The latest Synaptics 10-Q lists the price as $15.0 million. But shareholders, including several area venture fund investors, will also stand to get additional returns under some “contingency” events listed in the deal.

Up to $11.9 million more would go to former stockholders based on the number of units using the ThinTouch design that are shipped.  For instance, Synaptics states that $5.0 million will be paid to former Pacinian stockholders upon “customer acceptance of a ThinTouch product,” and up to $10.0 milloin of additional consideration based on a “certain rate for each unit shipped” using ThinTouch technology through June 2016.

Our take: let's pull for ThinTouch. Any cash coming here from Synaptics will be a nice bit of stimulus funding.


GSI hosts Thursday BizStreet session on digital marketing strategies

Marketing works. But how best to market in a digital world?

GSI is looking for ways to help area business owners answer the question.

Later this week — Thursday — it's hosting a session termed “Online Marketing, Taking the Next Step.”

The three hour BizStreet Intensive features Chris Reilly of Unleashed Online Marketing  and Ed Reese of Sixth Man Marketing. did a feature on Ed a few years ago.

The two will describe options for businesses to maximize online presence and marketing. It starts with a coffee warmup at 7:30 a.m. and runs from 8 to 11 a.m. at the GSI first floor meeting room, 801 W. Riverside Ave.

You should register ahead of time, by going here: REGISTER.

It costs $30 for GSI Members / $50 for non-members.

In three weeks, swoop down — online — on the county’s tax-delinquent properties

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Anyone out there want to buy the old YWCA building downtown, across from the Ridpath?

Circle Dec. 3 and Dec. 4 on your calendars. Those are Spokane County's first delinquent-tax property auction, done entirely online instead of at the courthouse.

Our earlier story (last week) disclosed all the key details. The county is using a Maryland firm,, to manage and run the online bidding.

BIdders need to register with Bid4Assets and verify a valid credit card.

Among the offerings is the once-busy YWCA building at the northwest corner of Stevens and First (shown in the Google Streetview image).

Today, it's vacant and looking for a good owner.

The full list of the properties to be auctioned can be found online here.  Bidding price will start with the past-due taxes and fees, plus the $150 fee that the county must pay Bid4Assets. Anything above that reserve amount goes to the property owner.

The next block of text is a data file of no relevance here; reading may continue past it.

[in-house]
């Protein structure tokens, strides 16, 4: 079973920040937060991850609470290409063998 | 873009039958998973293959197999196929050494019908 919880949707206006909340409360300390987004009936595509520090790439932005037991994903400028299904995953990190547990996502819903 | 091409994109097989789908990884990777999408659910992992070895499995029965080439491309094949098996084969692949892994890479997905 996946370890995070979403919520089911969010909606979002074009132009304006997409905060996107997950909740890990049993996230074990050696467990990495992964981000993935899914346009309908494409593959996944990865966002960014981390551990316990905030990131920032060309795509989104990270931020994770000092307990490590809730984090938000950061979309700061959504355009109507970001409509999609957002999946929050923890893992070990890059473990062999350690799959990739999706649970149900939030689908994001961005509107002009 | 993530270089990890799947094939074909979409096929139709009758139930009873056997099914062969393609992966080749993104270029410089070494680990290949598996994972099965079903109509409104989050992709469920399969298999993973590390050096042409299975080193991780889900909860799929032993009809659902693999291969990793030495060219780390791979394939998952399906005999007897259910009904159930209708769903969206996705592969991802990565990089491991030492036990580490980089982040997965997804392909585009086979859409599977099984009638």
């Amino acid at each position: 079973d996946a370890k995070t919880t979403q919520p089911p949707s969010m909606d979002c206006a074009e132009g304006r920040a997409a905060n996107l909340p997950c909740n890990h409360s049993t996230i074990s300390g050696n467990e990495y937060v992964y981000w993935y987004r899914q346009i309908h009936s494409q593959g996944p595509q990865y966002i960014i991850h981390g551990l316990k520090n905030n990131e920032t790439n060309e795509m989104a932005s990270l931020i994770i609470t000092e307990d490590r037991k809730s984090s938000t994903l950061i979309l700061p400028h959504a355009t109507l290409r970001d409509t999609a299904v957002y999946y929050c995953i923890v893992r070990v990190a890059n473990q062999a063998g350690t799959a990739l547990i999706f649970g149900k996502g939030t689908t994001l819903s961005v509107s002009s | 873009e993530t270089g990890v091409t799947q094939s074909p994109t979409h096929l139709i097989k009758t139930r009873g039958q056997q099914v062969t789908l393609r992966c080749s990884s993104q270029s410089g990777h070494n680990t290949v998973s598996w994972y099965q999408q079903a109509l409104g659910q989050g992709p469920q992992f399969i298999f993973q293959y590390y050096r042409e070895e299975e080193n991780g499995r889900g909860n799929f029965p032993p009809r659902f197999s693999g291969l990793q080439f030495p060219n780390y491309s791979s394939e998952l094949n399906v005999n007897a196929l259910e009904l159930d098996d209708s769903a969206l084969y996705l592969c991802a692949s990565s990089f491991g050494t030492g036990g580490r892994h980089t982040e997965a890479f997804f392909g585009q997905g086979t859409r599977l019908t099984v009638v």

Waste Management kicks in $18 million and recycling here gets a big upgrade

Spokane's waste-to-recycled products industry has been a little slow to catch up with the rest of the country.

But it is evolving. Spokane and surrounding communities like Spokane Valley, Liberty Lake and Post Falls have recently opted into the expanded recycling program launched recently by Waste Management Inc.

Sunday's story about the WM location, near the Waste to Energy Plant on Spokane's West Plains, gave a detailed look at how that waste is sorted, sifted, screened, divided, rolled and baled and shipped to processors.

It's a big deal. WM spent about $18 million to build the plant, plus hired about 35 people to operate it.

A telling piece of information: when operating at normal speed, the plant processes about 11 pounds of waste per second.

Photo: Dan Pelle / Spokesman-Review

Total Wine opens one store and says it’s not done, and watch out, Costco

Lots of folk hereabouts are excited about the new Total Wine store, on Newport Highway in north Spokane.

Those who aren't are probably working at Costco.

The gigantic Total Wine operation is the gorilla that Costco should have seen coming when Costco spent millions in recent years to get the state out of the liquor business.  While Costco will no doubt make some gains in that new market, Total Wine is clearly going to take away a lot of it and keep it. It is, without a doubt, the nation's largest retailer of spirits based on total volume sold.

Company owner David Trone came to Spokane for last week's opening, and he said another location is on the way, in the Spokane Valley.

Total Wine, he added, will try to clean Costco's clock on pricing and choices in the liquor business.

And meanwhile, just announced it also wants to start selling wine nationally with its online store.

That Amazon online store just opened last week. No reports yet on how good a job it's doing providing good selections and solid delivery. Later this week Office Hours will do some price shopping to see how that store compares.

Do you love those new blue recycling containers for curbside pickup?